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Pres In Motor City; UAW Leader Supported Me and I Bailed Out the Auto Industry - -You're Welcome !

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by   Samuel Morris               Godwin Morris Laurenzi Bloomfield

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Obama recalls UAW president's early political support

 Brent Snavely, Detroit Free Press

Today, Obama thanked UAW President Dennis Williams for being among the first labor leaders to support the president's political campaigns

(Photo: Romain Blanquart Detroit Free Press)

President Barack Obama made just a few casual remarks about UAW President Dennis Williams on Wednesday, but they were revealing.

Obama and Williams have a relationship that goes back to the days when Obama was running for the U.S. Senate.

"When I was running for the U.S. Senate, and nobody knew who I was and nobody could pronounce my name, the regional leader of the UAW in Illinois was a guy named Dennis Williams," Obama said in his opening remarks Wednesday in Detroit. "He was my friend and supporter before just about anybody else out there."

Williams was among the first labor leaders to endorse Obama in 2007 during the Iowa caucuses at a time when Hillary Clinton was thought to be the nearly automatic Democratic candidate for president. Williams was the UAW's director of Region 4 from 2001 until 2011 when he was elected UAW Secretary Treasurer.

Today, Williams rode with Obama after the president toured the North American International Show at Cobo Center.

"I just want to say how proud I am to call him a friend," Obama said.

After visiting the Detroit auto show , the president and his motorcade drove about 2.5 miles to speak at the at the UAW-GM Center for Human Resources -- a building built in 2001 that overlooks the Detroit River.

The White House said It selected the site because it served as a symbolic setting to highlight the partnership between the Detroit Three, the UAW and the U.S. government, calling it "the national headquarters of the joint relationship between UAW and GM."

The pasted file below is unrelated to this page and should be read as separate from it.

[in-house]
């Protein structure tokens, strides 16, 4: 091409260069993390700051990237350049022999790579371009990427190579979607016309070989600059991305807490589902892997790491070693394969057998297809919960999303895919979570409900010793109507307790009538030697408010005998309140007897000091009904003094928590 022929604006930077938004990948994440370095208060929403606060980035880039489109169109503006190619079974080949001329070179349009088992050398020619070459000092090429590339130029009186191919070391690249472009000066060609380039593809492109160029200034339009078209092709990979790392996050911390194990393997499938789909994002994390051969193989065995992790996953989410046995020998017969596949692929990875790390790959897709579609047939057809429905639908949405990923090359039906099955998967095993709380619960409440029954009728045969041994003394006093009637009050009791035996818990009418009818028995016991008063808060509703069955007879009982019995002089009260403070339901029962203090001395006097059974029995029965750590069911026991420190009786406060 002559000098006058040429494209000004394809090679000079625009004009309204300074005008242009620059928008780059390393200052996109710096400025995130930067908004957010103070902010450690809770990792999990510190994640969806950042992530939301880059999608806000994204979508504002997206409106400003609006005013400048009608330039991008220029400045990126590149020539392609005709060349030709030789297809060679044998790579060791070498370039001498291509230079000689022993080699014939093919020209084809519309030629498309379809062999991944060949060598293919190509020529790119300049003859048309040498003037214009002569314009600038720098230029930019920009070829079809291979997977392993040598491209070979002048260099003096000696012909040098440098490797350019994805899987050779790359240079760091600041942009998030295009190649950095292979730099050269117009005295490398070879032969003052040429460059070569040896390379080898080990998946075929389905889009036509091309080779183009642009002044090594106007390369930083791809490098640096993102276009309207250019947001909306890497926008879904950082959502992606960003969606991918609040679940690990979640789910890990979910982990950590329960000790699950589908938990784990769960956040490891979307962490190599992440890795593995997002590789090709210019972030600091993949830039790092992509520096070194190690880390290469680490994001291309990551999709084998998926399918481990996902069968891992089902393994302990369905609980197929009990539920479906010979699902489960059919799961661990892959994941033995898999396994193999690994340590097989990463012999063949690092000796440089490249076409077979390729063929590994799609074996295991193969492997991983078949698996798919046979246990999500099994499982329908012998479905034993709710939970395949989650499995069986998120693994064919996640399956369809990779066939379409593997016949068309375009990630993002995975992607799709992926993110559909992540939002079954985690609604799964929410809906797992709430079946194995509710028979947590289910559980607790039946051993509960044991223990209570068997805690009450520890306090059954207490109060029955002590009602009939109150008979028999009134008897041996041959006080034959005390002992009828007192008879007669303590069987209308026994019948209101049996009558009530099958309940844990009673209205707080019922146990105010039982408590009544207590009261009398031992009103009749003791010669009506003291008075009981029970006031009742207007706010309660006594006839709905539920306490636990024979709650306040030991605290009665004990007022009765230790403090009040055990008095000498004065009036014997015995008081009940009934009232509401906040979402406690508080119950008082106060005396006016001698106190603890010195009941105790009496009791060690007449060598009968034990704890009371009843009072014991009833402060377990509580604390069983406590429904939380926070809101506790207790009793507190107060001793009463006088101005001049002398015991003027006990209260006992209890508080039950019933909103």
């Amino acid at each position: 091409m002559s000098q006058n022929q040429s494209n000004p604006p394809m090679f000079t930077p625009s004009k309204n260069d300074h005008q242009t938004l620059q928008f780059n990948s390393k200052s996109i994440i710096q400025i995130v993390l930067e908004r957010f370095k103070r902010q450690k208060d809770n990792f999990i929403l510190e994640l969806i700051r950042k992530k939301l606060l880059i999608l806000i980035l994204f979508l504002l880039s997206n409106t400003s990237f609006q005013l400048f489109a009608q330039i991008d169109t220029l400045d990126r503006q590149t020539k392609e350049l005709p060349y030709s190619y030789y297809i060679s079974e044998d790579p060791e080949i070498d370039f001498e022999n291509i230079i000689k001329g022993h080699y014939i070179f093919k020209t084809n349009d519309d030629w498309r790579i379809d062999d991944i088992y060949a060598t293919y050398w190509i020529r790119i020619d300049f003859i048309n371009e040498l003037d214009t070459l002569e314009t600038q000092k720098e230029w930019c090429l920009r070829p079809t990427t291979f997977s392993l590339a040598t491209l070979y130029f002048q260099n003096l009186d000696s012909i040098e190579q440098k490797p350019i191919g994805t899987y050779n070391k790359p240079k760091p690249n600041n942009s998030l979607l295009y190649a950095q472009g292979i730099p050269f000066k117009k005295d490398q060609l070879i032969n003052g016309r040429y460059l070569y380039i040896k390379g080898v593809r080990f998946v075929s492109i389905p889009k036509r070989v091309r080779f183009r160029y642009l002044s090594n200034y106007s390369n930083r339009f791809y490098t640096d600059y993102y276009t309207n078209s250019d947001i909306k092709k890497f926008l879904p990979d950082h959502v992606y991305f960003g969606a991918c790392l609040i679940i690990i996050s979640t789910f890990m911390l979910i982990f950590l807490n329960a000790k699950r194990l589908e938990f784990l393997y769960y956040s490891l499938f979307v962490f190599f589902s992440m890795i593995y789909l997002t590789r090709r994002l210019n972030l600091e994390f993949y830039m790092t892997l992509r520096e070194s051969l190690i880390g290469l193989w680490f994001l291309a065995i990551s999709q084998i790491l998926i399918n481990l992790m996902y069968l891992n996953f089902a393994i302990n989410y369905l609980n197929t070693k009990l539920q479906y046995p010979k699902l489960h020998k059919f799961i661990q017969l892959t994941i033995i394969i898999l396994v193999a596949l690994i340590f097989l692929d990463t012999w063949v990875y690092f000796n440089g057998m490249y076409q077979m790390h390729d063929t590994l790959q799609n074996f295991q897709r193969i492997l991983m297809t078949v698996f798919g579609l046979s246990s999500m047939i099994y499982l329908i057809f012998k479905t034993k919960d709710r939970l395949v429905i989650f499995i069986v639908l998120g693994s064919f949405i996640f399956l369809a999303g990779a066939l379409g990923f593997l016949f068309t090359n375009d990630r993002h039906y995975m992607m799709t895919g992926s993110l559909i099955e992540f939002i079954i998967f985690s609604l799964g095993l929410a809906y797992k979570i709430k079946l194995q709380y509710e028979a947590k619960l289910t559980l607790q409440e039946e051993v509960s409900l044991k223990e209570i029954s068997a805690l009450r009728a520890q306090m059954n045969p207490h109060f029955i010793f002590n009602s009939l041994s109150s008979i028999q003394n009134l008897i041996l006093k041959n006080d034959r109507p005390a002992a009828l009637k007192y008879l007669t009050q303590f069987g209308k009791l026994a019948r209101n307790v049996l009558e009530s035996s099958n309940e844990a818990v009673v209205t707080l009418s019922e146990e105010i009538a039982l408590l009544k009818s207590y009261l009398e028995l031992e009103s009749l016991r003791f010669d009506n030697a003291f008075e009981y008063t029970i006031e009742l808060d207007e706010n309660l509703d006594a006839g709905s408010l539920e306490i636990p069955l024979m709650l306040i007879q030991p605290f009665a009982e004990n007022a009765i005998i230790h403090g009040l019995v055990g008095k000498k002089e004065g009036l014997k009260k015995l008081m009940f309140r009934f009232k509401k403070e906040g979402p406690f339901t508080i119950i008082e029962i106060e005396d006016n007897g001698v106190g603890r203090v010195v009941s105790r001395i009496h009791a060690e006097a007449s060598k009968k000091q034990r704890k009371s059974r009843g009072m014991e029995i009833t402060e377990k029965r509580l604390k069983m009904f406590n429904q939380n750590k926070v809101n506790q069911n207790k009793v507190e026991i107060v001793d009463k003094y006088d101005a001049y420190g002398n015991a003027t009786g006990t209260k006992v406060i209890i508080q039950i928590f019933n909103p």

The UAW and the Detroit Three also reached an agreement on a new, four-year labor agreement last fall that commits the companies to billions in new investments and thousands of new jobs.

Throughout his speech on Wednesday, Obama sought to remind UAW workers of his support of organized labor and his willingness to support autoworkers at a time when few others thought the industry it was worth saving.

Weeks before Obama took office Congress rejected an auto loans package after many Republicans and some Democrats opposed it.

U.S. President George W. Bush, with just 12 days left in his term, approved $17.5 billion in federal loans for General Motors and Chrysler. But those loans were viewed as a merely a bridge that would keep Detroit's automakers afloat until Obama took office.

The Obama administration provided an additional $57 billion in taxpayer support and assembled an automotive task forced that helped to shepherd the two automakers through Chapter 11 bankruptcy.

"We had a choice to make, with the economy in a free fall, there were no private companies, no private investors, who were going to step up and take a chance on you," Obama said. "It wasn't popular."

Today, GM, Ford and Chrysler are profitable. The U.S. automotive industry sold a record 17.47 new cars and trucks and most of the auto plants that stayed open are now running on three shifts.

"I could not be prouder of this industry and the road we've traveled together," Obama said.

Contact Brent Snavely: 313-222-6512 or bsnavely@freepress.com. Follow him on Twitter @BrentSnavely. 

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50 N. Front St., Memphis TN  38103

901 528 1702    901 949 1144

 

established yesterday - subscriptions good until tomorrow - published as news breaks

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